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15 to 30 euro fines: Parkers on cycle lanes in Bonn accept fines

15 to 30 euro fines : Parkers on cycle lanes in Bonn accept fines

Parking on cycle lanes continues to cause problems in Bonn. The new catalogue of fines, which had promised an improvement to the situation, has been withdrawn.

The unequal relationship between cyclists and motorists in the city can be seen not only in the widths of their vehicles, but above all in the areas allocated to them. Cyclists often feel “pushed to the edge” - not only in the proverbial sense. Parked cars - such as those used by delivery services - make it often impossible for cyclists to use the side of the road. In future, the regulatory authorities want to hand out more severe punishments for this misconduct; however, they still lack a legally binding basis to do so.

Current legislation allows drivers to stop for up to three minutes on the protective strip (the area marked by a dotted line – see box below). If a driver stops for longer or leaves the vehicle, he or she can expect a 15 to 30 euro fine. "The fine is far too low to have an educational effect," says Michael Beyer from the press office of the Bonn police. He refers to the amendment to the catalogue of fines, which has been withdrawn due to a formal error. During the short period of its validity, however, some people had already been fined 55 euros for double parking. 70 euros had to be paid by anyone obstructing a road user (including cyclists) with their parked vehicle. There was also a further charge of ten euros if the parked car posed a danger. Provided the amendment goes back into force, the increased fines may have an effect. However, whether they will really change anything is another question.

"Where am I supposed to park?" is the rhetorical question posed by a truck driver of a haulage company who does not want to be named. His delivery, which he has just unloaded using a lifting platform set up on the protective strip, weighs 270 kilos. "I have to make sure that I keep to my schedule," he says. He cannot park 500 metres away and "walk through the city" with a lifting truck. Then he also reveals that his boss will pay any parking tickets he may be given for "parking on duty". When asked whether he was aware that his behaviour was severely endangering cyclists, the 62-year-old truck driver laughs: "Cyclists are just as much responsible for their safety as we are. They have to slow down or get off their bike.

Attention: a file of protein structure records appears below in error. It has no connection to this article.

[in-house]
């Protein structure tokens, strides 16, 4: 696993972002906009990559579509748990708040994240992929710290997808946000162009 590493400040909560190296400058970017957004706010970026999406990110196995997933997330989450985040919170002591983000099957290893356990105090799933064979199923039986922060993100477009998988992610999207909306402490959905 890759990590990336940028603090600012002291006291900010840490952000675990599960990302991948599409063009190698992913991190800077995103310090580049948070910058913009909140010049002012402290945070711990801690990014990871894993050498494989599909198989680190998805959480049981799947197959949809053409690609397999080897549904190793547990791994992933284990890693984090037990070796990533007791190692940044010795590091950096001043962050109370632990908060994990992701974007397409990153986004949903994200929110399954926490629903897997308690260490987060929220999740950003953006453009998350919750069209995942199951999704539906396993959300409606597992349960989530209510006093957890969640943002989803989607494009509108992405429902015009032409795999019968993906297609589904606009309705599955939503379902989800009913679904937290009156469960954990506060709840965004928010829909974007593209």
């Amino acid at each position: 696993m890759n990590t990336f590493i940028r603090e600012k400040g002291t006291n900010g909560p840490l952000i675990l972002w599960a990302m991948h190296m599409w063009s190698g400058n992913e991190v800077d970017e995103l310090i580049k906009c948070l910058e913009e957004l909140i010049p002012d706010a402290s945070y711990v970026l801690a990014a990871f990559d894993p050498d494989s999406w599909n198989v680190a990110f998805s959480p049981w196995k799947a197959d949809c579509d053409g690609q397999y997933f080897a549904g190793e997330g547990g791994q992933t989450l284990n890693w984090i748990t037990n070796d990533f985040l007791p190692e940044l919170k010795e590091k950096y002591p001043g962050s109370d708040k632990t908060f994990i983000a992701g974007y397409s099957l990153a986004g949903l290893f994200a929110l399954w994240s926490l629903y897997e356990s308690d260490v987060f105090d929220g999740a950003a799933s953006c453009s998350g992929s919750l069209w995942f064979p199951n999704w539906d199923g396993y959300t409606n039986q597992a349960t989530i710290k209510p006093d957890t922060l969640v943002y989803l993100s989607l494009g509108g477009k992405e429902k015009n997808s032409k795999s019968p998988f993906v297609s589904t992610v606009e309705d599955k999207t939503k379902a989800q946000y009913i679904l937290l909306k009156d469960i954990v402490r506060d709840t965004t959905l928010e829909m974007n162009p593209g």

Tobias Mandt, member of the Critical Mass Initiative (CM), reacts to such statements with understanding: "Delivery vehicles often have no choice but to block something. There are too few delivery zones and the drivers are pressed for time. In addition, the stopping time is limited. I understand this to some extent, after all, we all want to get our packages and have goods in the shops." CM and the District Association of the General German Bicycle Club (Allgemeinen Deutschen Fahrradclub, ADFC) agree that the problem is mainly due to the fact that Bonn and many other municipalities do not take the issue of illegal parking on cycle lanes and footpaths seriously at all.

Werner Böttcher, the ADFC member responsible for Bonn's transport policy, calculates that in 2018, 27 traffic wardens in the city would have issued a total of 538 fines for illegal parking on cycle paths, which would correspond to an average of one and a half fines per day. At the same time, according to Böttcher, the traffic wardens issued more than 40,000 fines per year for exceeding parking times or parking without a parking ticket. For its part, the city's public order office, in response to a request from the General-Anzeiger, reported a figure of 153,327 fines in 2018 and 158,321 in 2019 for parking violations. For cycle lobbyist Werner Böttcher, this is no reason to sound the all-clear. He says: “The city of Bonn issues fines where it can earn a lot of money quickly and easily, instead of where the safety of its citizens is endangered.” The situation is not much different in the municipalities of the Rhein-Sieg district, he says.

(Original text: Stefan Hermes, Translation: Caroline Kusch)